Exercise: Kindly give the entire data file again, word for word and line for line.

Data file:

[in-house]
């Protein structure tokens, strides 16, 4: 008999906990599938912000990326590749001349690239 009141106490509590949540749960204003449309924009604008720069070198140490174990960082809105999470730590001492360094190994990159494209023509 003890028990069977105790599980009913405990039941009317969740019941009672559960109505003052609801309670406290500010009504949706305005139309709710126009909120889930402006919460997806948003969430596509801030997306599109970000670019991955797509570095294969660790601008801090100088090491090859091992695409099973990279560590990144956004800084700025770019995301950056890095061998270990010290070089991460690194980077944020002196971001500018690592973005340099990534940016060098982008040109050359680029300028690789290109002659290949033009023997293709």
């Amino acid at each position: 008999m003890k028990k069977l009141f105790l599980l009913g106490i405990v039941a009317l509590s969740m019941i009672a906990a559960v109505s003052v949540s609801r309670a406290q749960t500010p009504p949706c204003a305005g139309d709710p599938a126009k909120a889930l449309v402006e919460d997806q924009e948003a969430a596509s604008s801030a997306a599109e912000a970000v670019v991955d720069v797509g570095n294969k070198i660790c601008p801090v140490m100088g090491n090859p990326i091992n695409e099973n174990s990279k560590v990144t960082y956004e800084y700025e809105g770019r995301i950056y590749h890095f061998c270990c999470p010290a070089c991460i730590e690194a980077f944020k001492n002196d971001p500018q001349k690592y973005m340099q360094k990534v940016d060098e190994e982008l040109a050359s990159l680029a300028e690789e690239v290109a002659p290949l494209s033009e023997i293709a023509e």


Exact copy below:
[in-house]
């Protein structure tokens, strides 16, 4: 008999906990599938912000990326590749001349690239 009141106490509590949540749960204003449309924009604008720069070198140490174990960082809105999470730590001492360094190994990159494209023509 003890028990069977105790599980009913405990039941009317969740019941009672559960109505003052609801309670406290500010009504949706305005139309709710126009909120889930402006919460997806948003969430596509801030997306599109970000670019991955797509570095294969660790601008801090100088090491090859091992695409099973990279560590990144956004800084700025770019995301950056890095061998270990010290070089991460690194980077944020002196971001500018690592973005340099990534940016060098982008040109050359680029300028690789290109002659290949033009023997293709």
């Amino acid at each position: 008999m003890k028990k069977l009141f105790l599980l009913g106490i405990v039941a009317l509590s969740m019941i009672a906990a559960v109505s003052v949540s609801r309670a406290q749960t500010p009504p949706c204003a305005g139309d709710p599938a126009k909120a889930l449309v402006e919460d997806q924009e948003a969430a596509s604008s801030a997306a599109e912000a970000v670019v991955d720069v797509g570095n294969k070198i660790c601008p801090v140490m100088g090491n090859p990326i091992n695409e099973n174990s990279k560590v990144t960082y956004e800084y700025e809105g770019r995301i950056y590749h890095f061998c270990c999470p010290a070089c991460i730590e690194a980077f944020k001492n002196d971001p500018q001349k690592y973005m340099q360094k990534v940016d060098e190994e982008l040109a050359s990159l680029a300028e690789e690239v290109a002659p290949l494209s033009e023997i293709a023509e």